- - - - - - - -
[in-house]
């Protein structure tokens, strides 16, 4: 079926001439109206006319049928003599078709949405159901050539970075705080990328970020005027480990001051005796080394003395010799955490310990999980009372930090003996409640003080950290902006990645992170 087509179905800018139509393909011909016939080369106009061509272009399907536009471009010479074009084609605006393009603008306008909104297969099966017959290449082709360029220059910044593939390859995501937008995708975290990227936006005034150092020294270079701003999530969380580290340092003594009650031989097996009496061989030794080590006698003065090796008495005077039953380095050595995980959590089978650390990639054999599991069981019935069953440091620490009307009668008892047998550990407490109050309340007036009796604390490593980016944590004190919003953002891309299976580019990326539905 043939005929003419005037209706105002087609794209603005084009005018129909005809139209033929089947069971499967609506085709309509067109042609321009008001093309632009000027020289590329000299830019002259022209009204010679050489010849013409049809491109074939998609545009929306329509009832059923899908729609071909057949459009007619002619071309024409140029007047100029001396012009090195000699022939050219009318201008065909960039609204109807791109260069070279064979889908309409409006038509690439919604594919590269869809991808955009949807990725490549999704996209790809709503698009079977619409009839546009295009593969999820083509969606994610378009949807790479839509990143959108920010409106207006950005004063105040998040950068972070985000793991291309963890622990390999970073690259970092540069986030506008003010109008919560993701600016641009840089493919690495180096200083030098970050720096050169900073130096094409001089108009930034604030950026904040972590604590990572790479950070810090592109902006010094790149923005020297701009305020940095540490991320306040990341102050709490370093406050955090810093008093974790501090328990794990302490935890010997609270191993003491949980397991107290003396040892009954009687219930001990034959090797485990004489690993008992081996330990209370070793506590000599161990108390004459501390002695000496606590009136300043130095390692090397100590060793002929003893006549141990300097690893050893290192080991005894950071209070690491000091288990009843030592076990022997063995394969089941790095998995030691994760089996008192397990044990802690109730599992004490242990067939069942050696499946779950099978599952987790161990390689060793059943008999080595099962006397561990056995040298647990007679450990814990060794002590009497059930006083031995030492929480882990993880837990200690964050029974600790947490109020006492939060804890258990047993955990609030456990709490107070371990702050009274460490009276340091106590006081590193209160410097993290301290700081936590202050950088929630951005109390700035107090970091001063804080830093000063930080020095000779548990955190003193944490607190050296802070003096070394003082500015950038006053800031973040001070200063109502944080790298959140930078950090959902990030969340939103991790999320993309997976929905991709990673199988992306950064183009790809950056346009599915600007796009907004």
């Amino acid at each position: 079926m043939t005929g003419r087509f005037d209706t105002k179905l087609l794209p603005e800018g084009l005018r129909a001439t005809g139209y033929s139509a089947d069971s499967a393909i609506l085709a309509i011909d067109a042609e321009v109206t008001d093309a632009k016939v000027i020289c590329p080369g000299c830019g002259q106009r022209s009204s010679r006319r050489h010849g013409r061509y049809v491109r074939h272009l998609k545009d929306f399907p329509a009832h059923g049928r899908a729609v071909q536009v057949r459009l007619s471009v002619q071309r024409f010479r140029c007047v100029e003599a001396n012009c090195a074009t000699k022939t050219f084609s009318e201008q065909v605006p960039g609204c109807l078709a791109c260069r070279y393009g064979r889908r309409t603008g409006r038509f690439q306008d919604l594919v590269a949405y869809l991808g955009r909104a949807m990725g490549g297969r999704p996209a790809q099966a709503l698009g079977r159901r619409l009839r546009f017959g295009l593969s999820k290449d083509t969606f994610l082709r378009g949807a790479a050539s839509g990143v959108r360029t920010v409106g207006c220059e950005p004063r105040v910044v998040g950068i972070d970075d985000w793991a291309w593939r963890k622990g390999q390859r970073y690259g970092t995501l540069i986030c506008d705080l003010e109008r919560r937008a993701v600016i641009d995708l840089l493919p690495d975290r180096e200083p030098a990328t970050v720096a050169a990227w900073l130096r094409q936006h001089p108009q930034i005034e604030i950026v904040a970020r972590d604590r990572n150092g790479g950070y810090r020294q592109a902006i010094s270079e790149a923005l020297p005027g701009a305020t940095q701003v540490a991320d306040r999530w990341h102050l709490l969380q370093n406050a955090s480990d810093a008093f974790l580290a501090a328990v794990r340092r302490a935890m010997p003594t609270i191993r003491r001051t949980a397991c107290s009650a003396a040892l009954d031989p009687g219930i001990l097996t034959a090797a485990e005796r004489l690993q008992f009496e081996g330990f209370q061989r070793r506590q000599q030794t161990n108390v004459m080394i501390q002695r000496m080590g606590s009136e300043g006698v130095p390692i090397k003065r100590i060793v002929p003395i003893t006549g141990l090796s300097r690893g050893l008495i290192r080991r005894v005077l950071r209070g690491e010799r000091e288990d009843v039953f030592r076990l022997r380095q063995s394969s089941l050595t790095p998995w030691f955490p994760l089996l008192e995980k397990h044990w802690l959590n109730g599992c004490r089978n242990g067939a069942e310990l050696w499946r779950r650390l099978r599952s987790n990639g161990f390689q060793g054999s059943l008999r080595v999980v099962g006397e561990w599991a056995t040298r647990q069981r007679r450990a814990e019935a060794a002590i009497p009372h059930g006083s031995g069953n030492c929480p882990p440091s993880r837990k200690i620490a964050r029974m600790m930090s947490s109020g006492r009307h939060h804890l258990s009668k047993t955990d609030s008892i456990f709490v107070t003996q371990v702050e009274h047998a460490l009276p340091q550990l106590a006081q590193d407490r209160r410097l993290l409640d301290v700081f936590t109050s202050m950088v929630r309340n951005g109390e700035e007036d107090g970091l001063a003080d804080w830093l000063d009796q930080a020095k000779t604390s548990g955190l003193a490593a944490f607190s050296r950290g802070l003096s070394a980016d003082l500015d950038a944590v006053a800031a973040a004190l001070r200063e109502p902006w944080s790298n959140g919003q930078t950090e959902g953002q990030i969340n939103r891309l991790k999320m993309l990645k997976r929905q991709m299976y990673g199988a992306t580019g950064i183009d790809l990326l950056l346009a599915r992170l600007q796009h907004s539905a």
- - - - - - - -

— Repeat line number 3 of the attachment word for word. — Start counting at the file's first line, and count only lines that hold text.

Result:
């Amino acid at each position: 079926m043939t005929g003419r087509f005037d209706t105002k179905l087609l794209p603005e800018g084009l005018r129909a001439t005809g139209y033929s139509a089947d069971s499967a393909i609506l085709a309509i011909d067109a042609e321009v109206t008001d093309a632009k016939v000027i020289c590329p080369g000299c830019g002259q106009r022209s009204s010679r006319r050489h010849g013409r061509y049809v491109r074939h272009l998609k545009d929306f399907p329509a009832h059923g049928r899908a729609v071909q536009v057949r459009l007619s471009v002619q071309r024409f010479r140029c007047v100029e003599a001396n012009c090195a074009t000699k022939t050219f084609s009318e201008q065909v605006p960039g609204c109807l078709a791109c260069r070279y393009g064979r889908r309409t603008g409006r038509f690439q306008d919604l594919v590269a949405y869809l991808g955009r909104a949807m990725g490549g297969r999704p996209a790809q099966a709503l698009g079977r159901r619409l009839r546009f017959g295009l593969s999820k290449d083509t969606f994610l082709r378009g949807a790479a050539s839509g990143v959108r360029t920010v409106g207006c220059e950005p004063r105040v910044v998040g950068i972070d970075d985000w793991a291309w593939r963890k622990g390999q390859r970073y690259g970092t995501l540069i986030c506008d705080l003010e109008r919560r937008a993701v600016i641009d995708l840089l493919p690495d975290r180096e200083p030098a990328t970050v720096a050169a990227w900073l130096r094409q936006h001089p108009q930034i005034e604030i950026v904040a970020r972590d604590r990572n150092g790479g950070y810090r020294q592109a902006i010094s270079e790149a923005l020297p005027g701009a305020t940095q701003v540490a991320d306040r999530w990341h102050l709490l969380q370093n406050a955090s480990d810093a008093f974790l580290a501090a328990v794990r340092r302490a935890m010997p003594t609270i191993r003491r001051t949980a397991c107290s009650a003396a040892l009954d031989p009687g219930i001990l097996t034959a090797a485990e005796r004489l690993q008992f009496e081996g330990f209370q061989r070793r506590q000599q030794t161990n108390v004459m080394i501390q002695r000496m080590g606590s009136e300043g006698v130095p390692i090397k003065r100590i060793v002929p003395i003893t006549g141990l090796s300097r690893g050893l008495i290192r080991r005894v005077l950071r209070g690491e010799r000091e288990d009843v039953f030592r076990l022997r380095q063995s394969s089941l050595t790095p998995w030691f955490p994760l089996l008192e995980k397990h044990w802690l959590n109730g599992c004490r089978n242990g067939a069942e310990l050696w499946r779950r650390l099978r599952s987790n990639g161990f390689q060793g054999s059943l008999r080595v999980v099962g006397e561990w599991a056995t040298r647990q069981r007679r450990a814990e019935a060794a002590i009497p009372h059930g006083s031995g069953n030492c929480p882990p440091s993880r837990k200690i620490a964050r029974m600790m930090s947490s109020g006492r009307h939060h804890l258990s009668k047993t955990d609030s008892i456990f709490v107070t003996q371990v702050e009274h047998a460490l009276p340091q550990l106590a006081q590193d407490r209160r410097l993290l409640d301290v700081f936590t109050s202050m950088v929630r309340n951005g109390e700035e007036d107090g970091l001063a003080d804080w830093l000063d009796q930080a020095k000779t604390s548990g955190l003193a490593a944490f607190s050296r950290g802070l003096s070394a980016d003082l500015d950038a944590v006053a800031a973040a004190l001070r200063e109502p902006w944080s790298n959140g919003q930078t950090e959902g953002q990030i969340n939103r891309l991790k999320m993309l990645k997976r929905q991709m299976y990673g199988a992306t580019g950064i183009d790809l990326l950056l346009a599915r992170l600007q796009h907004s539905a």